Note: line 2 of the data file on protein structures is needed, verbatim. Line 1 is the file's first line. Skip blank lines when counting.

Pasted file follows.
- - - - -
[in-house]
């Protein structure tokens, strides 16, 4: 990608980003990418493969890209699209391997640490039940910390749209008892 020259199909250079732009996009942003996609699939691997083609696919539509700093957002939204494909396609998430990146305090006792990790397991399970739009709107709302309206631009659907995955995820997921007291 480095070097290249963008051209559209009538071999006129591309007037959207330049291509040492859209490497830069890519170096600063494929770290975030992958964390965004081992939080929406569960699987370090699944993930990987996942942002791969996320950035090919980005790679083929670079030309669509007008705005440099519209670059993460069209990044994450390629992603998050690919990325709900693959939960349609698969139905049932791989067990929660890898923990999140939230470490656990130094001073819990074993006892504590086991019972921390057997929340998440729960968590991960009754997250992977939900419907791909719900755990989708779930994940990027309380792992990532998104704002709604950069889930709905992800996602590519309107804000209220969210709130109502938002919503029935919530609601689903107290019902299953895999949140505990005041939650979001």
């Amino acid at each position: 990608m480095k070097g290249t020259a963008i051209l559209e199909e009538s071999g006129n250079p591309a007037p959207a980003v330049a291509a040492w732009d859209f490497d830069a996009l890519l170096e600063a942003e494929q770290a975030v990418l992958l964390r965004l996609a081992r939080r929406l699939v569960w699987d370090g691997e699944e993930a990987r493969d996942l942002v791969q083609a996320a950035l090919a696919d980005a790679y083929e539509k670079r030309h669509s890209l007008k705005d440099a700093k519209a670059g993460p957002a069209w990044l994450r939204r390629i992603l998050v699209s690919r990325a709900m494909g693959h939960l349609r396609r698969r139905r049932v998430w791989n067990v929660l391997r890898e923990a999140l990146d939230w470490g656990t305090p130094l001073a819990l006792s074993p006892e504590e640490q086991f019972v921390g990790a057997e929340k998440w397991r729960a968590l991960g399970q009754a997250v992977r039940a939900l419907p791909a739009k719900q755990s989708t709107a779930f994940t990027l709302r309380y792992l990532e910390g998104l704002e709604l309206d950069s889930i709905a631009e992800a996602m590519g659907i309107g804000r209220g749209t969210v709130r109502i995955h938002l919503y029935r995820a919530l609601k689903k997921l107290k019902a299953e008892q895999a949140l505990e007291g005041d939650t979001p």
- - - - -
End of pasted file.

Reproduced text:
């Protein structure tokens, strides 16, 4: 990608980003990418493969890209699209391997640490039940910390749209008892 020259199909250079732009996009942003996609699939691997083609696919539509700093957002939204494909396609998430990146305090006792990790397991399970739009709107709302309206631009659907995955995820997921007291 480095070097290249963008051209559209009538071999006129591309007037959207330049291509040492859209490497830069890519170096600063494929770290975030992958964390965004081992939080929406569960699987370090699944993930990987996942942002791969996320950035090919980005790679083929670079030309669509007008705005440099519209670059993460069209990044994450390629992603998050690919990325709900693959939960349609698969139905049932791989067990929660890898923990999140939230470490656990130094001073819990074993006892504590086991019972921390057997929340998440729960968590991960009754997250992977939900419907791909719900755990989708779930994940990027309380792992990532998104704002709604950069889930709905992800996602590519309107804000209220969210709130109502938002919503029935919530609601689903107290019902299953895999949140505990005041939650979001």